Biography of George Goldie Ecclesiastical Architect

George Goldie, 9 June 1828 – 1 March 1887

George Goldie was born in York, United Kingdom, on June 9th, 1828 and died in Saint Servan, Brittany, on March 1st, 1887. Goldie was, what was termed in the nineteenth-century, a ‘cradle Catholic’, that is, he was born into that faith rather than being a convert from Anglicanism. George’s father was the son of George Sharpe Goldie and Sophia Osborne.[1] George Sharpe Goldie predeceased Sophia and Sophia at this point went to Rouen and converted to Catholicism. George’s father, also George, was a medical doctor who was active in the Catholic Emancipation movement and would marry Mary Anne in 1828, a Catholic and daughter of Joseph Bonomi.[2] Joseph Bonomi was an Italian who also had a son, Ignatius, who would also become an architect. George had eight siblings of whom three died at a young age and of those that lived Charles became an artist, Edward would become a Monsignor and Canon of Leeds, Francis became a Jesuit priest and writer, Mary became a nun who resided at St. Mary’s Convent, York as Mother Mary Walburga and Catherine who also became a nun in the same convent and adopted the name Mary but died at the age of twenty-eight.

Marie Madeleine Rose Simeon Stylite Sioc’han

In 1855 George married Marie Madeleine Rose Simeon Stylite  Sioc’han, the eldest daughter of the Vicomte Sioc’han de Kersabiec, from Kersabiec in Brittany, the priest that performed the ceremony was the Rev. J. Bonomi, perhaps a cousin or uncle of the groom.[3] The Tablet noted in 1919, that the de Kersabiec was an old Breton family that had fought as part of the Papal Zouaves.[4]

Given this background it seems natural that if George was to become an architect that he would also have a desire to practice his craft in the design of Roman Catholic edifices. Pope Pius IX awarded him the Cross and Order of St. Sylvester in 1877 for his work ‘as a Catholic architect.’[5] His father’s activities in support of Catholic Emancipation would almost certainly have endeared him to the Catholic Church in Ireland and aided him in his work in ecclesiastical architecture.[6]

George attended Ushaw College in Durham, a college with connections to the Pugin family of architects and included Nicholas Wiseman amongst its alumni. A.W.N. Pugin designed the chapel at Ushaw and his two sons Edward and Peter attended there and also designed the Junior House and the Refectory, respectively. Goldie met with A.W.N. Pugin at Ushaw and sought to become a student of his but ‘Pugin recommended him to enter the offices Weightman & Hadfield in order to gain more practical knowledge of architecture and building than Pugin could impart.’[7] Goldie remained with Weightman & Hadfield from 1850 until 1860.[8] Goldie would also have a rivalry with Edward Pugin when in Ireland, a dispute that was carried on through the press of the day.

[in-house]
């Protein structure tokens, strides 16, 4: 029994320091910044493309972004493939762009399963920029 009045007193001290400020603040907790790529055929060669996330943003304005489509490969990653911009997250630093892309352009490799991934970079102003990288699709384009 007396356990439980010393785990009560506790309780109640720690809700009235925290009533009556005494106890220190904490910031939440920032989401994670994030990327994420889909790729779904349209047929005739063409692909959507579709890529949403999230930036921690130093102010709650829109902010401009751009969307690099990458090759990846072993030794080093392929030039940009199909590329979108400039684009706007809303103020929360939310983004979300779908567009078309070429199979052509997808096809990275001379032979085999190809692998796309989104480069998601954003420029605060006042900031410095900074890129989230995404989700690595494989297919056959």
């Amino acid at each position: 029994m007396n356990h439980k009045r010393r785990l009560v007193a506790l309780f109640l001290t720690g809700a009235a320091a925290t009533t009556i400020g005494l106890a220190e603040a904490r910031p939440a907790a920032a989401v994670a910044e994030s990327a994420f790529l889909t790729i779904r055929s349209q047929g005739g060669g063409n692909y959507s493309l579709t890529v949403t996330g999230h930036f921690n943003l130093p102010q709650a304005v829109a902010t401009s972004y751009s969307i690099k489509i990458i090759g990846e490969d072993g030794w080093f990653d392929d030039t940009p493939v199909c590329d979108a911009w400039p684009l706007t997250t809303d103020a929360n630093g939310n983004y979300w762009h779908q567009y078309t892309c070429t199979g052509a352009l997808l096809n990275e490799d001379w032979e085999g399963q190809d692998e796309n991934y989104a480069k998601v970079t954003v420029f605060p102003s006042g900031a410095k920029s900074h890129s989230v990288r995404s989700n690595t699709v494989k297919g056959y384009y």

Goldie along with J.J. McCarthy and Pugin & Ashlin had been asked to supply designs for a competition to design St. Colman’s Cathedral in Cobh. Goldie and McCarthy were not very happy with the competition going ahead without some assurances against possible bias on the part of the judging committee. Ann Wilson has shown that the Bishop of Cloyne, William Keane, had already corresponded with Ashlin & Pugin prior to the competition on the matter and that Ashlin’s brother was a priest in Cobh at the time.[9] George Coppinger-Ashlin, the Coppinger had come from his mother’s family, belonged to a family that had strong businesses in the area, were very well connected to the diocese; Dr. William Coppinger had been a Bishop of Cloyne and the Bishop of Cloyne at the time of the competition had been ‘mortgagee for the Ashlin-Coppinger family trust.’[10] In the end the assurances sought were not given and the contract was awarded to Pugin & Ashlin.

George became involved in another long and protracted pubic dispute in the form of a court case while a junior partner with Weightman and Hadfield. The case was between the builders Walter and William Doolin and the Rev. James Dixon and other members of the Vincentian community at Phibsboro and Castleknock and rested on a claim for unpaid costs incurred in alterations that had taken place as the building of St. Peter’s, Phibsboro progressed. According to reports of the case it was some of the alterations were being suggested while work was on going by Rev. Thomas McNamara that resulted in a dispute about the safety of the towers that had been added to the designs. The case was a long a protracted affair and was widely covered by the press of the day with special attention being afforded to it by The Irish Builder.

In the prolonged court case one lawyer stated that ‘though I am not engaged to defend Mr. Goldie, I must say that he did not do wrong; and I cannot avoid saying that the only pleasing and redeeming feature of in this disgraceful case, as far as I am concerned, is the fact of having made the acquaintance of Mr. Goldie.[11] Richard Denny Urlin, M.R.I.A. and later barrister described Goldie as a genius in the context of St. Peter’s. [12]

St. Peter’s was altered in the early twentieth-century after a hiatus in its construction as result of the court case and the incompletion of the tower to Goldie’s designs, completed by Ashlin & Coleman. These alterations and, in some cases removals, of work by Goldie from the interior of churches and the loss of complete buildings such as the Church of St. Joseph, Boyle, that was burned down in 1977 have had an impact on a full appreciation of Goldie’s work in Ireland. St. Mary’s in Convoy, Donegal, was almost entirely demolished and replaced in the early 1970s, recently the closure of St. Vincent’s, Sunday’s Well, Cork, has resulted in the removal of much of the interior décor, (fortunately with parts being relocated to St. Peter’s in Phibsboro and the Vincentian College in Castleknock, also designed by Goldie) have meant that even though his work endures it is displaced from its original context. Another recent development at the South Presentation Convent, also in Cork, has seen the small but interesting example of his work incorporated into the Nano Nagle Heritage Centre. The reredos and altar that once were set in the Ursuline Convent in Waterford are now to be found in the church of St. Brigid in Ballycallan, Kilkenny.